Around here we are used to being the ones who decide which critters live, which breed, which die and when. We work our hardest to control their environment to keep them safe, happy and content. But as Hugh Fearnley-Whittingstall once said, Sometimes you don’t get to play God. Sometimes God does.
While the abundance of our farming life is the thing we try to keep most in mind, it is the losses that we feel most keenly. Over the years we have experienced inevitable and unexpected losses from illness, from accidents and, of course, from predators. We consciously try to keep our farm as safe for our animals as possible, using electric fences, having a farm guard dog, being vigilant about lock ups and keeping food away from critters that might decide it’s home. But no matter how hard we work, some other creature is working hard for their survival.
Racoons will break in to coops, skunks will steal eggs in broad daylight and a weasel can get in to the tiniest crack and wreak havoc when they do (last year we lost our entire flock of laying hens to a weasel). Of course there are also coyotes and wolves that will scoff up a chicken that has decided they would rather roost in an open field, thank you very much, and all that is left for the farmer to find is feathers.
Over the summer some of our breeding ducks disappeared, it took us a while to notice as the ducks live pretty wild on the farm and often taken themselves off to a hidden corner to build a nest or hatch a brood. Eventually we realised they weren’t coming back but we saw no signs as to where they might have gone. More recently we noticed the ducks we reducing in number and no matter how much we tried to persuade them to roost in safety at night they were having none of it.
Then last week we got a clue as to what was going on….
Yep. That’s a fox getting stuck in to what can only be described as an ex-duck. This is probably one of the only sightings I have of a fox in the 12 years since I’ve moved to Canada and, I have to admit, I found it hard to be angry at it. In this barren landscape of snow and ice, he (or she) seems to have a right to be here much more than we do. His red fur stood out brightly against the snow and, though he knew we were watching him, he was hungry enough to risk coming close enough to be shot or caught.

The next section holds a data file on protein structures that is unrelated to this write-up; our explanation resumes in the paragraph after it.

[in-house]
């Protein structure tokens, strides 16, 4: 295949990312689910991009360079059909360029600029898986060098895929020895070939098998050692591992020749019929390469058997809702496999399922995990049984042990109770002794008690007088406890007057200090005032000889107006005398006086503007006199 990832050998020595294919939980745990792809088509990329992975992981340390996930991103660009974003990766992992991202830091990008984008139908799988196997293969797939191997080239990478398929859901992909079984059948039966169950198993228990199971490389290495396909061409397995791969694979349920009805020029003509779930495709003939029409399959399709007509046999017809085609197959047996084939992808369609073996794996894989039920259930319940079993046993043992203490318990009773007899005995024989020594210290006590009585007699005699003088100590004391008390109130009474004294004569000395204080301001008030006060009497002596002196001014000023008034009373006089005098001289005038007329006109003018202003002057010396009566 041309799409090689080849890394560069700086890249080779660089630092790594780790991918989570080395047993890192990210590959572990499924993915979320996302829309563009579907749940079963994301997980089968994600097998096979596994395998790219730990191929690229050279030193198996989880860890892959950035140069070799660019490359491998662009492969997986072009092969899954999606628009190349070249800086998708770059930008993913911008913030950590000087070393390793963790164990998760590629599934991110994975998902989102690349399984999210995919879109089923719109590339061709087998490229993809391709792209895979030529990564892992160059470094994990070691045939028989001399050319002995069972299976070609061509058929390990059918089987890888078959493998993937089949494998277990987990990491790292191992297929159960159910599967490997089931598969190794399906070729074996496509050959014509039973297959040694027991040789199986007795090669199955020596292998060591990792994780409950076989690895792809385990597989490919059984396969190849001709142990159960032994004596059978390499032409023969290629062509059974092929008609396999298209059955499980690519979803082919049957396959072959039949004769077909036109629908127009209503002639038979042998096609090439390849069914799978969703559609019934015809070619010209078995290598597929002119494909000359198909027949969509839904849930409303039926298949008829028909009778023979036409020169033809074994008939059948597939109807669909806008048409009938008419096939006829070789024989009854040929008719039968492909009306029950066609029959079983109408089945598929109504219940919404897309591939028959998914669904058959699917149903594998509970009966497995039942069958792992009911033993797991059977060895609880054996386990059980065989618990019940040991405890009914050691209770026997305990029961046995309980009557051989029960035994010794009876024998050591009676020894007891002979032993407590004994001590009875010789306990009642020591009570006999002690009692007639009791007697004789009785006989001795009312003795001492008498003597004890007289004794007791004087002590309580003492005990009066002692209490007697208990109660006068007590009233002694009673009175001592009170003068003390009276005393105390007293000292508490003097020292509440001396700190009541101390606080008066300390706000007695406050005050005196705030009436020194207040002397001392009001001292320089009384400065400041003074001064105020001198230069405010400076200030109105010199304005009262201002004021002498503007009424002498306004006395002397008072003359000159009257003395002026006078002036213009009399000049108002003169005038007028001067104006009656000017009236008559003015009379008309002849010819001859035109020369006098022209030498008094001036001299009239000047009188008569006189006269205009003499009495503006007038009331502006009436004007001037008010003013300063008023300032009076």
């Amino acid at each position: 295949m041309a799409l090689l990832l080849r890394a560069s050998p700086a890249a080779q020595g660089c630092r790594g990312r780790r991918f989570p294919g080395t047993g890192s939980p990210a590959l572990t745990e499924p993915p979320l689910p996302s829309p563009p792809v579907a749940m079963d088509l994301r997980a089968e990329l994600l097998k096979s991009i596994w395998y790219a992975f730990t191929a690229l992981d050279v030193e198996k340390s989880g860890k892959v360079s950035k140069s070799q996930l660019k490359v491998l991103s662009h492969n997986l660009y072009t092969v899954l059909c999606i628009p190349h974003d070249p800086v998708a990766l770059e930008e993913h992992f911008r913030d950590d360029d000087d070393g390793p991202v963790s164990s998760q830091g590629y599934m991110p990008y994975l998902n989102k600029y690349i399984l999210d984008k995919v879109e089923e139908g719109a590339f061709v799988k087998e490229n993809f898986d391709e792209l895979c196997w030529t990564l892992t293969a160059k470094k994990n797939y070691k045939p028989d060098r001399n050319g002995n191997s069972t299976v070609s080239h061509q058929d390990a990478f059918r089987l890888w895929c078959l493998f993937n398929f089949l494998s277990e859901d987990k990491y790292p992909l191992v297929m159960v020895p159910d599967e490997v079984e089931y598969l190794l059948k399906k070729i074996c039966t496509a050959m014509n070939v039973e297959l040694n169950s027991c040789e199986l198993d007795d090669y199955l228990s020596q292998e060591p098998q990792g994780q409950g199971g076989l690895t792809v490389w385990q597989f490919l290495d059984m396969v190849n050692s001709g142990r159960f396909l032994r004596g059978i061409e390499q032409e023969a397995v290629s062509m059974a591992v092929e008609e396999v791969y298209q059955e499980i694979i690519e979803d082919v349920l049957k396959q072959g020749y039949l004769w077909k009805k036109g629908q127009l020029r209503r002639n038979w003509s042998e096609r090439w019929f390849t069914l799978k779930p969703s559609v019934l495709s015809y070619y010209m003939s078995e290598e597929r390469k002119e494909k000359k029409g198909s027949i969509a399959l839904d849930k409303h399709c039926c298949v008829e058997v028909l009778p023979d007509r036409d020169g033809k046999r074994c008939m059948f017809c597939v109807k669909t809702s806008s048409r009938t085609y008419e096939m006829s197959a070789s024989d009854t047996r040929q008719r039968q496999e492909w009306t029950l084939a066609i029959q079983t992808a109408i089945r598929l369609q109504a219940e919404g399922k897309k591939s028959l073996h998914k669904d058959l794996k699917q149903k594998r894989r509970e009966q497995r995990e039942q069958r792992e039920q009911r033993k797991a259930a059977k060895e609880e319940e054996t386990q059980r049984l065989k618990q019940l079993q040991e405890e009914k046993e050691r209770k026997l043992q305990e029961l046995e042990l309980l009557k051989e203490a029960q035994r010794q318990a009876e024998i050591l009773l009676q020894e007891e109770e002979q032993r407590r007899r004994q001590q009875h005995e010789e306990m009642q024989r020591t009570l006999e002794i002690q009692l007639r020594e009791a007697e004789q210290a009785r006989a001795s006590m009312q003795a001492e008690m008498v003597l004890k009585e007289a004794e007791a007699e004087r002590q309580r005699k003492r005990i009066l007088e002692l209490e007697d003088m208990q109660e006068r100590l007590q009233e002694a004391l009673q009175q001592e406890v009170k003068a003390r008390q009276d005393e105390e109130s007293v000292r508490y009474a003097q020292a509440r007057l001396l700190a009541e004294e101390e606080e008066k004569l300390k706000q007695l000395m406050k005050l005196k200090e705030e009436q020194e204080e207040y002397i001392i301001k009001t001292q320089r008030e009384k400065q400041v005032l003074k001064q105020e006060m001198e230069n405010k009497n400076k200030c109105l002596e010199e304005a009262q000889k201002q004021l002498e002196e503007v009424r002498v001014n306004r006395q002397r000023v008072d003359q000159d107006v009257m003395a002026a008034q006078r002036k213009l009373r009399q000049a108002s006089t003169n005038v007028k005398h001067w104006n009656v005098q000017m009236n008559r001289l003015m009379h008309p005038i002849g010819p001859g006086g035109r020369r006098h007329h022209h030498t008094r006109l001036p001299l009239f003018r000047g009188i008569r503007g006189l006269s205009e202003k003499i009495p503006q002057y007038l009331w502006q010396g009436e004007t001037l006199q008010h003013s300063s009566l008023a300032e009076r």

I know the impotent fury of a farmer watching her animal die for no good reason; I have felt the rage of waste and the desolation of loss. I didn’t feel that as I watched this brightly furred beast tear at frozen flesh. Perhaps it is that I could see a beautiful animal that was just trying to live, perhaps it was that the duck was already dead so it seemed fruitless to fight it. But I think, really, it is that the fox reminds me of home. His kind are more abundant in the UK but I’ve always found them arresting. They seem to stand in a place between town and country, hunted and reviled by many, adored as a fluffy wilderness dog by others.
As he strayed out onto the pond we saw his tail was ragged, perhaps from a fight or past injury. He didn’t seem self conscious about his raffish tail manicure and eventually looked straight back at me, while I stood watching him. He had the air of one who wishes to leave, but wants you to know he goes on his own terms; so he sniffed and walked slightly jumpily across the pond before picking up the pace and trotting across the field to the safety of tree cover.
He glanced back a couple of times, to check nothing was after him I think, and in truth I wish him well. I sincerely hope my remaining ducks learn to listen to our stern advice about curfew from now on, but I can’t blame the fox for their silly headedness. Much as I hate to lose livestock, I will treasure the sight of this beautiful animal. His red coat and distinct shape form a timeless silhouette against the increasingly monochrome winter landscape. His is the spirit of survival, the desire to live and the beauty of a totally natural thing.
Good luck Mister Fox. Stay clear well clear of my chickens you red headed bugger.